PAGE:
Baroque Music: Jean-Philippe Rameau, Domenico Scarlatti
Media Review / Listening Diary 2012-07-27
2013-07-17 — New standard layout applied
2014-11-02 — Re-posting as is (WordPress)
2016-06-26 — Brushed up for better readability
My comprehensive reviews are a lot of work — if I were to do a full review of all music that I listen to, I would need need to give up sleeping, work, eating, etc — and I would still need to reduce the number of CDs / pieces that I listen to. So, I decided to add a new category of blog post, capturing CDs / music that I listen to without doing a full comparison between different recordings, but still worth a couple remarks in my blog — though not covering “casual listening” (e.g., stuff that I listen to only once in the review period).
I expect to have at least a short set of remarks on the recordings mentioned here. The main “drivers” for selecting the recordings below is either new purchases, or recordings in my CD collection that I’m “sucking into iTunes” (about 95% done at this point). New acquisitions are shown with bigger pictures, small pictures indicate recordings that I have included / listened to for reference or comparison purposes. We’ll see how that goes — here’s this month’s batch of recordings:
Jean-Philippe Rameau: Suites d’Orchestre
Jean-Philippe Rameau: “L’Orchestre de Louis XV” — Suites d’Orchestre
Le Concert des Nations, Jordi Savall
AliaVox AVSA9882A+B (2 CDs, Hybrid SACD); ℗ / © 2011
—Find CD(s) on amazon.com—
Realizing that Rameau was completely absent (yet) from my CD collection, I could not resist when I was pointed to this recording while skimming Amazon for Viola da gamba recordings (see my post “Forqueray: The Attraction of the Deep“). This recording features the four orchestral suites “Les Indes Galantes” (1735), “Naïs” (1748), “Zoroastre” (1749), and “Les Boréades” (1764). All are collected from music from Rameau’s opéras with the name of the suite.
I love this recording — the performance is excellent (as expected with Jordi Savall, of course!), fascinating, has drive, rhythm, swing, shows the lively colors of the period instruments. I could barely stop listening to these suites: I can only recommend this CD set!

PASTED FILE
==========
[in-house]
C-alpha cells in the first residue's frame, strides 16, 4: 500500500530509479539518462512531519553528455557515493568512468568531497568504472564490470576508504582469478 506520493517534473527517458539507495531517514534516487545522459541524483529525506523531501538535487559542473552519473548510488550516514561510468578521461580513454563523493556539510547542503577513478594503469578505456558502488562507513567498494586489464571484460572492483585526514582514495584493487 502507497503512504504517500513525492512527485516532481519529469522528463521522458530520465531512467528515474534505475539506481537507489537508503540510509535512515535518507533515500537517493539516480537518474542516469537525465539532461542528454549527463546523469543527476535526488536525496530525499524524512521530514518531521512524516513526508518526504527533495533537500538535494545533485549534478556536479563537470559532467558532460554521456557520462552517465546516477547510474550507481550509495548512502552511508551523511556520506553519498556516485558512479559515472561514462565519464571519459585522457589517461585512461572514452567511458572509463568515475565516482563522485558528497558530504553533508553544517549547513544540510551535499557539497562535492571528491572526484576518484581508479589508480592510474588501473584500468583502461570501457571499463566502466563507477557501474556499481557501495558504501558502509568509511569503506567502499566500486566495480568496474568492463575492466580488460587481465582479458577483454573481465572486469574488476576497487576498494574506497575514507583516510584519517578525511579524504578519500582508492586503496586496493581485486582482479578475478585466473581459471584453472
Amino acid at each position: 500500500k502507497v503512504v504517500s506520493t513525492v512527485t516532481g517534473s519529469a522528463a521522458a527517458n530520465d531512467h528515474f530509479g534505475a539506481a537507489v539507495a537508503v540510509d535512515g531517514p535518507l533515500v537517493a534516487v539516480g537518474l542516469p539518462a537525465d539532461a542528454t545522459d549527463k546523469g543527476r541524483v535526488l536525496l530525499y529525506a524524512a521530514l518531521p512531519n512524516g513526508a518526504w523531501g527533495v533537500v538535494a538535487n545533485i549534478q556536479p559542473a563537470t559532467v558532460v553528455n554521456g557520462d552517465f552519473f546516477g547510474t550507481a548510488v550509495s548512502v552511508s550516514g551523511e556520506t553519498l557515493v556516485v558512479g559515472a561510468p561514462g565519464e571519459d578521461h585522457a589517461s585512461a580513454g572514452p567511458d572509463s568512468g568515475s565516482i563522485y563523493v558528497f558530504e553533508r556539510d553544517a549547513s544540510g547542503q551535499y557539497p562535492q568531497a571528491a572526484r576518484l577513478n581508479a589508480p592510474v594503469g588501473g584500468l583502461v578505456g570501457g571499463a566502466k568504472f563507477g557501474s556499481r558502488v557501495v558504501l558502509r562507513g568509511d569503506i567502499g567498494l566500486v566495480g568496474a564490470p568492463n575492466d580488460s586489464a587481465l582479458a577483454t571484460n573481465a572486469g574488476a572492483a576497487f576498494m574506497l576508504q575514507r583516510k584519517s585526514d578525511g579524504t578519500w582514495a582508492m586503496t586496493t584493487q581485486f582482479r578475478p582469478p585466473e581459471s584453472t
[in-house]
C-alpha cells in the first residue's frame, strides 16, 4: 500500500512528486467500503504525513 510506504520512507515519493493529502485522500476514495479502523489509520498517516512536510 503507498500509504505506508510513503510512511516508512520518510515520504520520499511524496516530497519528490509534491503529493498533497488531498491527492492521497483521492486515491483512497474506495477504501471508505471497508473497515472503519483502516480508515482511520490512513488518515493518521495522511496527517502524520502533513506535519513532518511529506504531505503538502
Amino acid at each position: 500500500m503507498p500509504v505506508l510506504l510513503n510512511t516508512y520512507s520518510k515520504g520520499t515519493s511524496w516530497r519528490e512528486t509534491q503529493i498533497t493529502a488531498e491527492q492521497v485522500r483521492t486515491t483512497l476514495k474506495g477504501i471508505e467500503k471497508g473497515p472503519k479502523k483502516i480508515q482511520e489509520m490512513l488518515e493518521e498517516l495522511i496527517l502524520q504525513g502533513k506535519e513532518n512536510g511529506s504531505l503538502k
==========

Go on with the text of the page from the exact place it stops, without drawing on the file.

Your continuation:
Domenico Scarlatti: Keyboard Sonatas
Domenico Scarlatti: Complete 555 Keyboard Sonatas
Pieter-Jan Belder (Harpsichord, fortepiano, organ)
Brilliant classics 93546 (36 CDs, stereo, recording 2000 – 2007)
—Find CD(s) on amazon.com—
That is this year’s “filler project”. For a while I have been pondering whether I should purchase Scott Ross‘ complete recording of all sonatas by Domenico Scarlatti, on 34 CDs. I hesitated because that recording (1985) is now 27 years old. The parts that I listened to (e.g., on YouTube) made me doubt whether Scott Ross’ interpretation could match up to newer recordings such as those by Ottavio Dantone (1997 – 2002) or by Andreas Staier (1990 – 1995).
The Various Recordings in my Collection
When Pieter-Jan Belder’s complete recording on 36 CDs (including sonatas for violin & keyboard instrument) came out, I decided to try my luck — and purchased it. So, for most of this year, I’m listening to Scarlatti sonatas, one by one — or rather, two by two, as they mostly come in pairs in the same key. Mostly, I just have just in Pieter-Jan Belder’s interpretation. Where others are available, I have compared Belder’s version with with Dantone’s or Staier’s interpretation. This month, I have listened to K.262 up to K.303. With the exception of K.263, 264, 277, and 278 that I also have with Andreas Staier, all sonatas for this month are present in Belder’s recording only, so I’ll keep my comments short.
Pieter-Jan Belder has recorded the sonatas more or less in the order of Kirkpatrick’s enumeration. In the early sonatas (low Kirkpatrick numbers, recorded 2000 – maybe 2002) I found his interpretation quite OK, though less lively & colorful than Ottavio Dantone‘s recordings (unfortunately Dantone only recorded 62 sonatas on 4 CDs — 1997 – 2002 — as part of a Scarlatti project involving multiple artists), and also Andreas Staier (who recorded 52 sonatas on 3 CDs, in 1990 – 1995) seemed superior in these early sonatas (with a focus on virtuosity and tempo).
A First Look at Belder’s Performance
It’s as if in the early recording sessions (covering many of the better-known sonatas), Belder was carefully exploring the terrain. But he appears to be growing with the project. Also his principal harpsichord manufacturer, Cornelis Bom (Schoonhoven, later Nieuwwolda, The Netherlands) appears to be providing better, more colorful instruments (both Flemish and Italian models).
The sonatas that I listened to this month are at least on a par with, if not superior (sometimes) to Staier’s interpretation. We’ll see how things progress: next month, I’ll be listening to sonatas played on organ and fortepiano (as well as harpsichord). In this month’s batch, only K.287 & 288 were played on a church organ (Koepelkerk, Arnhem, by C.F.A. Naber, Deventer, 1842).